TORONTO – Laid off retail workers, including more than 17,000 hit by Target’s decision to pull out of Canada, face grim job prospects as they dust off their resumes and start looking for work, according to labour experts.
“I suspect they are feeling some anger and some very genuine fear,” said Brock University labour expert Kendra Coulter, noting that many retail sector staff work only part-time hours.
“Many of them will not be eligible for employment insurance and are facing a very scary future.”
Target Corp. (NYSE:TGT) announced last week it would close all 133 locations in Canada less than two years after the U.S. discount retail giant made its foray north of the border by taking over former Zellers locations.
Angella MacEwen, the senior economist at the Canadian Labour Congress, says it could take between six months to a year for the employees to find replacement work, particularly given the cyclical slowdown in the retail sector during the post-holiday season.
“January and February is not a great time to be looking for work and, with a whole bunch of people at the same time flooding the labour market, there are a lot of people who are going to be out of luck,” MacEwen said.
Workers affected by Target’s exodus from Canada are likely to struggle to pay the bills while they look for their next job, MacEwen said.
“These are minimum wage jobs, and a lot of Canadians in that position are living paycheque to paycheque and can’t really go six months without regular pay,” she said.
“It’s looking like it’s going to be a significant struggle for these workers and their communities although, over time, they will be reabsorbed. They will be able to find work eventually.”
Target is not the only retailer to close stores and lay off workers in Canada recently. Clothing retailer Mexx declared bankruptcy last month and will be closing all of its stores, including 170 in Canada. The company employs 2,800 people worldwide. Meanwhile, Sony plans to close its 14 remaining Canadian locations, a move that will affect 90 employees.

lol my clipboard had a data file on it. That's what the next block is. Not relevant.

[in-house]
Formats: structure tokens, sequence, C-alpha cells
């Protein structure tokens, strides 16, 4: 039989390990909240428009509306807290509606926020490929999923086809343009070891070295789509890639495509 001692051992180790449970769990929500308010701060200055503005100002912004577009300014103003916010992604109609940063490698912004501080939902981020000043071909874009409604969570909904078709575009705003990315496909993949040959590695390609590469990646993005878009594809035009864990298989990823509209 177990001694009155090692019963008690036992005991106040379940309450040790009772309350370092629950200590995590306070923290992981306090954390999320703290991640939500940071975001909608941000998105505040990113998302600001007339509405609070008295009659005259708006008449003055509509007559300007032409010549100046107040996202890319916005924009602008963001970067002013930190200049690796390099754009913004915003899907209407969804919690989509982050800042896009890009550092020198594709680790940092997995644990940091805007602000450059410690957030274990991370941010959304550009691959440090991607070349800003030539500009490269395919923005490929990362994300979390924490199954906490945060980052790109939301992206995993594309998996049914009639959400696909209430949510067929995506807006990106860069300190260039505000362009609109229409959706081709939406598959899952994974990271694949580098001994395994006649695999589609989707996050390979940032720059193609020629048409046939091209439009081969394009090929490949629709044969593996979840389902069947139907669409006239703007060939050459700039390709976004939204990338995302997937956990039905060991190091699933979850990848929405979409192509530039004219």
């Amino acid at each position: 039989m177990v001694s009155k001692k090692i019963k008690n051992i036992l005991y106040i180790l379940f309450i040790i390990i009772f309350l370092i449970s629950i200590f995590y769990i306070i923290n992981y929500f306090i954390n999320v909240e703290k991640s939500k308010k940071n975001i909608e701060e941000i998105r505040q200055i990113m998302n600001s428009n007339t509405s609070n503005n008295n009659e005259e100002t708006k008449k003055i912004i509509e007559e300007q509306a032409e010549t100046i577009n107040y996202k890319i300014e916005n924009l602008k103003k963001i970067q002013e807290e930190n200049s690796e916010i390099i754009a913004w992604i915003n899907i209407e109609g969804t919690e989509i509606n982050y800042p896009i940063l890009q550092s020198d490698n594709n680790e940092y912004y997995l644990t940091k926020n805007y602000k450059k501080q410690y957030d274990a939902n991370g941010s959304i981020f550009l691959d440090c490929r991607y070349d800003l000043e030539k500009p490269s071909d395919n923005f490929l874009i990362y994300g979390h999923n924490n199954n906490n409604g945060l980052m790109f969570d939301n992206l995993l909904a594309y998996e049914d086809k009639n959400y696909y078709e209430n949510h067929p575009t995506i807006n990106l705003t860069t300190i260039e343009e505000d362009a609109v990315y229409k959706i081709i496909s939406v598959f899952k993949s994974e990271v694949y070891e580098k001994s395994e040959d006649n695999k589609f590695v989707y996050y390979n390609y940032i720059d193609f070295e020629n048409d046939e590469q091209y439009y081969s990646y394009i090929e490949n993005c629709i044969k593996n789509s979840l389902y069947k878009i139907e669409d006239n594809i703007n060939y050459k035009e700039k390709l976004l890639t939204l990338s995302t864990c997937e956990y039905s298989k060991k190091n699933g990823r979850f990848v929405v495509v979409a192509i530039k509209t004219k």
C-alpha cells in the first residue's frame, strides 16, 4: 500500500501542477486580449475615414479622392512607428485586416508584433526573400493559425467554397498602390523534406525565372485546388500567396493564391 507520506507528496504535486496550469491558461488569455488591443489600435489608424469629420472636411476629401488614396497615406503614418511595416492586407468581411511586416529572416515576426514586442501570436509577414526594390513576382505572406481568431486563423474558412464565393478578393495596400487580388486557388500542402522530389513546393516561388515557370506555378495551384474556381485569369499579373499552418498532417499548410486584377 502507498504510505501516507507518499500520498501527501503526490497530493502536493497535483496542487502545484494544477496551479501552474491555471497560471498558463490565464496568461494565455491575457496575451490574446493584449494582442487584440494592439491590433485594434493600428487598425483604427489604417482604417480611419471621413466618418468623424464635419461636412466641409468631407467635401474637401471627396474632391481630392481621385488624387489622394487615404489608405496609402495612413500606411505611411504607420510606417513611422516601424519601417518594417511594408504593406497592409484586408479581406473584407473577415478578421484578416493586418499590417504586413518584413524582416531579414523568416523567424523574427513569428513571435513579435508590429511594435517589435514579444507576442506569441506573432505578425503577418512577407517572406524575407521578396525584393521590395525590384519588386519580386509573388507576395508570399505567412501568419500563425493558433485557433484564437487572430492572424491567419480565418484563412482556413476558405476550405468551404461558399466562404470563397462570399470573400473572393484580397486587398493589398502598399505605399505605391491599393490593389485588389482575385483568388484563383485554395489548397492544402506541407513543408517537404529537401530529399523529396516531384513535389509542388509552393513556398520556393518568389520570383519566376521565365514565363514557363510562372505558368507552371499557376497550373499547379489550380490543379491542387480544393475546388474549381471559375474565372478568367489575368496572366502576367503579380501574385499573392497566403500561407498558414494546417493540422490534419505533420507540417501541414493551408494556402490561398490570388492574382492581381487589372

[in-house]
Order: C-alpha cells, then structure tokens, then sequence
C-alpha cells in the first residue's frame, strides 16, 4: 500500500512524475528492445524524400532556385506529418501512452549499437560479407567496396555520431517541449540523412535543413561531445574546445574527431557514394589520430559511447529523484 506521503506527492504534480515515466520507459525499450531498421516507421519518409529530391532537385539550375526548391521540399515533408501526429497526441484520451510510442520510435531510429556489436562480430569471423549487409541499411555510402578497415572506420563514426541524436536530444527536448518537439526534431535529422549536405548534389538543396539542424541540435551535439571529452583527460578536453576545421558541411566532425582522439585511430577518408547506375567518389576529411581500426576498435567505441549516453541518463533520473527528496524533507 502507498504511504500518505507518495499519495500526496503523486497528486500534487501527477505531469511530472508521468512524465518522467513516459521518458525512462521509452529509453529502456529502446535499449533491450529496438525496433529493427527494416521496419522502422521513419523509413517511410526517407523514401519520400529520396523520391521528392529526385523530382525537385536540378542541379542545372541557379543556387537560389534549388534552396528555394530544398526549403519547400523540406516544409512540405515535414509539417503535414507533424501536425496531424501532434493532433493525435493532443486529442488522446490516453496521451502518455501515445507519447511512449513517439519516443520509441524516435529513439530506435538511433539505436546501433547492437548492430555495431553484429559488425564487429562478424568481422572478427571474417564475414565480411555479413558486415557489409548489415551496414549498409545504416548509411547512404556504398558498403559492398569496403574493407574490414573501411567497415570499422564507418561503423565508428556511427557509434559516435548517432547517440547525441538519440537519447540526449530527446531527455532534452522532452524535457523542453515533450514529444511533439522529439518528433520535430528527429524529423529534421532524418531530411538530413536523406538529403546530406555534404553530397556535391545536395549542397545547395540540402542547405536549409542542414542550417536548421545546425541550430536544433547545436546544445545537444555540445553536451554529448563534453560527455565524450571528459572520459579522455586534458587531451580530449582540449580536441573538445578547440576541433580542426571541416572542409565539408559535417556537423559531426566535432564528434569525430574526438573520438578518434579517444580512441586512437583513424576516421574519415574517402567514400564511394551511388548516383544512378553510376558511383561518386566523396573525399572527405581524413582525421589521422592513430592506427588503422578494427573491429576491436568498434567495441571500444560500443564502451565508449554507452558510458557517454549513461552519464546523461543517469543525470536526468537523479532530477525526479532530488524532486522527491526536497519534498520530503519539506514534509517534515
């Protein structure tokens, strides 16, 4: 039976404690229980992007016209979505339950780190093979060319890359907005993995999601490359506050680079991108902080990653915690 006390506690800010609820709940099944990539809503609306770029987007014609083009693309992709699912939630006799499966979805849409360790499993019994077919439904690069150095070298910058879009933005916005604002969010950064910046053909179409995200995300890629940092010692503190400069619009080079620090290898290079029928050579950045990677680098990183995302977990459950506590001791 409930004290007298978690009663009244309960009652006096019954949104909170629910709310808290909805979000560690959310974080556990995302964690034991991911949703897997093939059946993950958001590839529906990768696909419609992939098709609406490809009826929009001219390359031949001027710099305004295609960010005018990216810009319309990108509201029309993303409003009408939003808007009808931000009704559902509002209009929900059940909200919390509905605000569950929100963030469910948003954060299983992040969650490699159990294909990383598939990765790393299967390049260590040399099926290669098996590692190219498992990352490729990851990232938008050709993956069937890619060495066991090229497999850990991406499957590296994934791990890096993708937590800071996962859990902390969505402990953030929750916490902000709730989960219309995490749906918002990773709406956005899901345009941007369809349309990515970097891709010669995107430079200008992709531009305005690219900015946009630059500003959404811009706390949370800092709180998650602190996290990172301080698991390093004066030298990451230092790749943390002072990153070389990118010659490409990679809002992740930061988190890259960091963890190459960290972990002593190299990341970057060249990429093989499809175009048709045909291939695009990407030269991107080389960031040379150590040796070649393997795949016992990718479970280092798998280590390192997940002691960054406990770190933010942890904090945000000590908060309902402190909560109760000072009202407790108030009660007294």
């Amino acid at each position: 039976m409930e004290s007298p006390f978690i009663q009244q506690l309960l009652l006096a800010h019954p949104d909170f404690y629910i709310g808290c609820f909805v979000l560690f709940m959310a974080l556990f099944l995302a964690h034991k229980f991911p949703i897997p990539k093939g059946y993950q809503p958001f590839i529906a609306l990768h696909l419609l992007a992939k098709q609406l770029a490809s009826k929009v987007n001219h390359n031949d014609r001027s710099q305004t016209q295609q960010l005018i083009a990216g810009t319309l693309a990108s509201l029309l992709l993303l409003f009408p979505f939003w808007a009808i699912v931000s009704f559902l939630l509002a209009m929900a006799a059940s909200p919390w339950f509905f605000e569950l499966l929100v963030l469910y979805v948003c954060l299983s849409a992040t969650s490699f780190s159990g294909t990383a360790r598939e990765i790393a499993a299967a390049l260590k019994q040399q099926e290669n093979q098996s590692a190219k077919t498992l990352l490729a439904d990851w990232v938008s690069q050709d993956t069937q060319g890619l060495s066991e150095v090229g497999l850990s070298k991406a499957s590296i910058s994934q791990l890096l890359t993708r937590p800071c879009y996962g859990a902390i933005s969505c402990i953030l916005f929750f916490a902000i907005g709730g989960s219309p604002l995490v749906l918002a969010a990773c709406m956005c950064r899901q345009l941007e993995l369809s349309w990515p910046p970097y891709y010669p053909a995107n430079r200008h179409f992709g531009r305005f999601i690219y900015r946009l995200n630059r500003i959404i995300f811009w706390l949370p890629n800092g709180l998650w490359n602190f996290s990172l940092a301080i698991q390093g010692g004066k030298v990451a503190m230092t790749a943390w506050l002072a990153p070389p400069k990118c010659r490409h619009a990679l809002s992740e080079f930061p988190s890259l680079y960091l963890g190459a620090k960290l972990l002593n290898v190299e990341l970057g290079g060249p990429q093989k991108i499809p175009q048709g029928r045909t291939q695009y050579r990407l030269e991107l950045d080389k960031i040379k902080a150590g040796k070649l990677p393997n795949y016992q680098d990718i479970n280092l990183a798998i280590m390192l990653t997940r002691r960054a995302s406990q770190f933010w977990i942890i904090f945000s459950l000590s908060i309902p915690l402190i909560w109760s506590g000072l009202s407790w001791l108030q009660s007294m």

The retail cuts come as the broader economy also faces challenges including cuts in the oilpatch.
Statistics Canada said the economy lost 10,700 jobs in November and another 4,300 jobs in December as gains in full-time employment failed to keep up with the losses of part-time jobs.
The two months of losses followed big gains of 74,100 and 43,100 in September and October, respectively.
Jackie Ross at retail recruitment firm JRoss Recruiters says retailers, who are facing reduced foot traffic to their stores due to the growing popularity of online shopping, are likely to be conservative about hiring.
However, some of the laid off workers at Target will be able to move to other service sectors that face staff shortages, such as the hospitality and restaurant industries, said Ross.
“There are other service industry sectors that are still clamouring for employees in their labour force,” she said.
Target Canada’s U.S. parent has set up a $70-million trust fund to cover employees’ severance payments. The company said most workers will receive 16 weeks’ pay.
But Lee Harbinson, an employee at the discount retailer’s Pickering Town Centre location, says it’s not a real severance package, as many employees will still be working during those 16 weeks, as the discount chain winds down its operations.
Harbinson, who works part-time unloading trucks and stocking the clothing section, said he wasn’t surprised by the news, as he had watched sales languish for the nearly two-years he worked at the store.
“I’m not in panic mode just yet,” Harbinson said. “I saw this coming from a mile away.”
Harbinson, who also works as a freelance photographer, is taking stock of his options and isn’t planning to pursue another retail job. Going back to school is a possibility, says Harbinson, who used to work in an ad agency before the recession hit.
“Retail will be a last resort for me,” he said.
Sears Canada is encouraging the Target workers to check its website this week for information about job fairs. It’s also offering its employee discount to Target Canada workers for 16-weeks starting Wednesday.
The retailer let go about 700 workers in January 2013, including 300 from its department stores, and later closed its flagship location in Toronto’s Eaton Centre as well as four other stores, affecting another 1,000 employees.
It was the same time electronics retailer Best Buy Canada estimated 900 jobs would be lost as it closed some of its Future Shop and Best Buy big box stores.